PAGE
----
Canada has hit a major vaccine milestone. There’s still more work to do but reasons to feel good about what’s been accomplished

Canada has hit a major vaccine milestone. There’s still more work to do but reasons to feel good about what’s been accomplished
Top Stories
That means that as of Sept. 16, roughly 28.5 million people in this country have received a jab, nine months after the largest mass vaccination program in Canada’s history began last December.

Prime Minister Justin Trudeau promised earlier this year that any Canadian who wants a vaccine will be able to get one .

The Star’s vaccine tracker makes the conservative assumption that 75 per cent of the Canadian population will receive one dose by the stated goal; this is to account for the fact that children are not currently approved to receive the vaccine and that some adults will not be vaccinated due to hesitancy or medical reasons.

“When you get 75 per cent of your population vaccinated, even though we now have a more transmissible Delta variant, it’s still fair to acknowledge that the vast majority of people did the right thing,” said Dr. Isaac Bogoch, an infectious diseases specialist at University Health Network and a former member of Ontario’s now-disbanded vaccine distribution task force.

“We also can’t ignore how significant that is in helping prevent the spread of COVID-19 in the community. It helps at an individual level but it also helps significantly at a population level.”

To date, 69 per cent of the country’s population has received two doses of the vaccine. In total, 54,771,266 doses have been administered.

In Ontario, about 85 per cent of the province’s eligible population (12 years of age and older) have received at least one dose, while almost 79 per cent have received two doses.

While the news that 75 per cent of the nationwide population has received at least one dose is undoubtedly good, Bogoch notes that more people need to be vaccinated to achieve herd immunity because of the arrival of the more transmissible Delta variant.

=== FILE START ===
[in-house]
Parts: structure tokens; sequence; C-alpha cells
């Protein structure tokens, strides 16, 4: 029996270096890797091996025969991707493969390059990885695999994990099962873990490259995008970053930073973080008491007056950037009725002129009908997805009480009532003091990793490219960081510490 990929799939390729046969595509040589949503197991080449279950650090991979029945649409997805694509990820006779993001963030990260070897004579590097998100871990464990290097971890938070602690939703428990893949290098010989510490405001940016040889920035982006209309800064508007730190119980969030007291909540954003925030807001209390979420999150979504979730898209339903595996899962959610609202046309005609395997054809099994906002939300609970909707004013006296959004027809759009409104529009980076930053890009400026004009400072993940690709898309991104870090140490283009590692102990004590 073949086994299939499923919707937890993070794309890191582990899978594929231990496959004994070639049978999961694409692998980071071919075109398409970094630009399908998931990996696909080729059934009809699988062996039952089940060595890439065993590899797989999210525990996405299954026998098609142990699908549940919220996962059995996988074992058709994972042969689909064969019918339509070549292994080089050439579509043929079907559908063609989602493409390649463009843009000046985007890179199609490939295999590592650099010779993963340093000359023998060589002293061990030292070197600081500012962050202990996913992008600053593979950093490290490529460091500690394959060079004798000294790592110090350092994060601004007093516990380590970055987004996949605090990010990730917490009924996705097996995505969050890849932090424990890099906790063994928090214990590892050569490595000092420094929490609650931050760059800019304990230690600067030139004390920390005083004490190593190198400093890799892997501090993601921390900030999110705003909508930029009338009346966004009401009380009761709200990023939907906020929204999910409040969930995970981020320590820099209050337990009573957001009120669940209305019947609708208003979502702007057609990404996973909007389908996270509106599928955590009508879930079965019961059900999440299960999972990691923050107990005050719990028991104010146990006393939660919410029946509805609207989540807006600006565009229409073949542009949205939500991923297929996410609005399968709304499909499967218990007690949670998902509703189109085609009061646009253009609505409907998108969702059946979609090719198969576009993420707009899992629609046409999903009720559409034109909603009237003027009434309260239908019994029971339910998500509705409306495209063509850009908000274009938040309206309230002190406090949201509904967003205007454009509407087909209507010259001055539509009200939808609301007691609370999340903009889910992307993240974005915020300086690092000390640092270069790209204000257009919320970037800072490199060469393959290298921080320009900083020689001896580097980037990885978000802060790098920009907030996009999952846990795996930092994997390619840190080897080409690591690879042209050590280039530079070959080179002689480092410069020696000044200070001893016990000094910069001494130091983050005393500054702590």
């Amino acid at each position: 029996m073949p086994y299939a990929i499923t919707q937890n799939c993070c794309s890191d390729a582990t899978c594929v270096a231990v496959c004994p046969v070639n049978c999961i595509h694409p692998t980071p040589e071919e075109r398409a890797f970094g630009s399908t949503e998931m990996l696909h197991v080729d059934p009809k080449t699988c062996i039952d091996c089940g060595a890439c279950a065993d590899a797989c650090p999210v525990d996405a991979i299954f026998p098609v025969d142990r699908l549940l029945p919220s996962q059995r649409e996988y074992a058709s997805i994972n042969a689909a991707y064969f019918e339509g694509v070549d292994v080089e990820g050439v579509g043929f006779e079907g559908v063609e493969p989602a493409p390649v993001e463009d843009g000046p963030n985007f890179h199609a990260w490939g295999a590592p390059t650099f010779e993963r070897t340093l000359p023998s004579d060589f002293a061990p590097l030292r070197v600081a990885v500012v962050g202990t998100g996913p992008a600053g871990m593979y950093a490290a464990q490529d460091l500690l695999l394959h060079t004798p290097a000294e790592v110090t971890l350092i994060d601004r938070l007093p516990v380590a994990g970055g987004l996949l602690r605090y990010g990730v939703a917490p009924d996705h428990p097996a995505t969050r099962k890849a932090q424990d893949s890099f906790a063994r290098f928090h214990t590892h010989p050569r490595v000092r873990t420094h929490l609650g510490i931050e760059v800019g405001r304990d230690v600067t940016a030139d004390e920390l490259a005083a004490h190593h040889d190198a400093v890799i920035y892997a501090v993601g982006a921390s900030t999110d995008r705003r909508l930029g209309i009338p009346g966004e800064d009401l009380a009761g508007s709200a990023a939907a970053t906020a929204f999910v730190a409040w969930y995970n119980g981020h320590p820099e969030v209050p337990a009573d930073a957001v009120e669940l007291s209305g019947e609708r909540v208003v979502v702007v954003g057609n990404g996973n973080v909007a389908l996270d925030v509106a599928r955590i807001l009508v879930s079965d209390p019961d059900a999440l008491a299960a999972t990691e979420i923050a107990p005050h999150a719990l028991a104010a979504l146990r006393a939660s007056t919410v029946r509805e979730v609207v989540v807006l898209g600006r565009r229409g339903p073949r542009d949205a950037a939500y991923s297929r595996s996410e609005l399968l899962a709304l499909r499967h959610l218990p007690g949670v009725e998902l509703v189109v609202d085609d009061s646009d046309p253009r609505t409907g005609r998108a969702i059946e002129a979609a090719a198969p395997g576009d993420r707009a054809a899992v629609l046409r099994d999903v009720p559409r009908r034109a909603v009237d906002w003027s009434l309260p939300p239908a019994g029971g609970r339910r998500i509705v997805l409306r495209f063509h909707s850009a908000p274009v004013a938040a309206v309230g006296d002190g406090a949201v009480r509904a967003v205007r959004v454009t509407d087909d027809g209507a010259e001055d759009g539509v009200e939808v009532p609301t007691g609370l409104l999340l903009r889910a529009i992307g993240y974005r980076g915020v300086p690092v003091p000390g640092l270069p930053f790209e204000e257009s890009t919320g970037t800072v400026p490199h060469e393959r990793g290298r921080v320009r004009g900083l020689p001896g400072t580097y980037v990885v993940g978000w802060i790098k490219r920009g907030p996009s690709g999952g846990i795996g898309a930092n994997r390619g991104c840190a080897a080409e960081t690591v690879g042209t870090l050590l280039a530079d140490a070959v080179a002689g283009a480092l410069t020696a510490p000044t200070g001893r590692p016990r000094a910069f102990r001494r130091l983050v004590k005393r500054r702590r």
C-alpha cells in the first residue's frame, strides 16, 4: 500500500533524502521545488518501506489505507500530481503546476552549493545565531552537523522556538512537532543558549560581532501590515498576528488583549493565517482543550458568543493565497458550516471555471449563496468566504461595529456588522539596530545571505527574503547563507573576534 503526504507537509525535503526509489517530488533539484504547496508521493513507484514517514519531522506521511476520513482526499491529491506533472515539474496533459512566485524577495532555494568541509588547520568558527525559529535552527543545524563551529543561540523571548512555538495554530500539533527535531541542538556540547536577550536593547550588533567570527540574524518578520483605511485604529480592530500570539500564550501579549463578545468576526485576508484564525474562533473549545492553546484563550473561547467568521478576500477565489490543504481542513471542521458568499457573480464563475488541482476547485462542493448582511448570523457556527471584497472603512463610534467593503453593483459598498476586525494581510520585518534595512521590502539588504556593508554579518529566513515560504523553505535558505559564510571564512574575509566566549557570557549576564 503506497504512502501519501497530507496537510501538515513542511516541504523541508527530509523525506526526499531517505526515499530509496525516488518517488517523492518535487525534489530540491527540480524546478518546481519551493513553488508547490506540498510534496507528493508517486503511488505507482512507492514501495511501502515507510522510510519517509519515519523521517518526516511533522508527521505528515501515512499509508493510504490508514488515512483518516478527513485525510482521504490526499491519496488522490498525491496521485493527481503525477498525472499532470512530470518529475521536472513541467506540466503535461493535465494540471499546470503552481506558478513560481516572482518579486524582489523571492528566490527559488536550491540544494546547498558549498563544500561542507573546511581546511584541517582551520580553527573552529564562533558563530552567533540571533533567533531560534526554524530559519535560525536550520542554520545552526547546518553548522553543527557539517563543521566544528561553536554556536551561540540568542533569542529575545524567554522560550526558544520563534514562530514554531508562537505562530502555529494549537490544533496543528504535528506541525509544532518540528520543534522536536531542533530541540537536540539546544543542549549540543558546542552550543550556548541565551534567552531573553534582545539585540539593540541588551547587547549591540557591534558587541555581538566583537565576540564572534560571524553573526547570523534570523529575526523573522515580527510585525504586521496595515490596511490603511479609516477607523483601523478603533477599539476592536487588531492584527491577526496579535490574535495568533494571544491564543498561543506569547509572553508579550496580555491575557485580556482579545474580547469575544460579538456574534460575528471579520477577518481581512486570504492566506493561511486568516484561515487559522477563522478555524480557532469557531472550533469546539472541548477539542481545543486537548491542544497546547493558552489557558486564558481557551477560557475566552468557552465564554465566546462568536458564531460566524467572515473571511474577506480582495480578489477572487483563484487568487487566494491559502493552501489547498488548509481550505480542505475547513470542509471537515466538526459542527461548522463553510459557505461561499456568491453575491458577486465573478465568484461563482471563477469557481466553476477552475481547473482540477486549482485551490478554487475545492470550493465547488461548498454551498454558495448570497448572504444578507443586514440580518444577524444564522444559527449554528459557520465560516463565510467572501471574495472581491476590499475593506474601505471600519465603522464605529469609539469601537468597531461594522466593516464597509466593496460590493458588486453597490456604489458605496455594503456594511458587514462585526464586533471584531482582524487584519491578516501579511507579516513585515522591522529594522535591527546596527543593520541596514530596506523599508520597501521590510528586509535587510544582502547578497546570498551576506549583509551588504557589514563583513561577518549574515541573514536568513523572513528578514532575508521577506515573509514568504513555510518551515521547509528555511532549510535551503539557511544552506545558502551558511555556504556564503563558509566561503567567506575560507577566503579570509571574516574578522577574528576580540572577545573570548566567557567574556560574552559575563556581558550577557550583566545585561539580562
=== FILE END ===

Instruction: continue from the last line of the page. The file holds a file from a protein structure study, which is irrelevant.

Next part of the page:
Dr. Anthony Fauci, director of the U.S. National Institute of Allergy and Infectious Diseases, has said it is now unclear what level of vaccination will be needed to achieve herd immunity in that country. But Dr. Ricardo Franco of the Infectious Diseases Society of America that the Delta variant has pushed herd immunity threshold estimates “well over 80 per cent, maybe approaching 90 per cent.”

“The problem here is that the Delta variant is twice as more transmissible than the original virus and that pushes the overall population herd immunity thresholds much higher,” Franco said.

Bogoch agrees.

“The reason the goalposts are changing is because when you have a more transmissible variant, which we do with the Delta variant, the calculations for herd immunity are changed,” he said. “You certainly need to vaccinate a higher proportion of the population in that situation.”
Read more on Toronto Star
News Topics :
Similar Articles :
If there’s one thing that’s true about how many people need to get a COVID 19 vaccine to protect us all, it’s this The goalposts have changed in 2021. Early in...
“Our target was 75 per cent [vaccine coverage] for theoretical herd immunity for COVID 19, ” said Dr. Ian Arra, medical officer of health from Grey Bruce Health Unit GBHU . “The hard...
Top Stories
TORONTO With the increasing presence of the Delta variant in Canada, experts say that it will soon become the dominant strain of COVID 19 infections. But, having a...
A COVID 19 outbreak at Toronto Western Hospital fueled by what is believed to be the more transmissible Delta variant has infected five patients and three staff, including those who had...
Top Stories
TORONTO As Canada slowly transitions into more relaxed COVID 19 protocols and with summer well underway, all eyes are on the continued national vaccine rollout efforts. Anticipating a...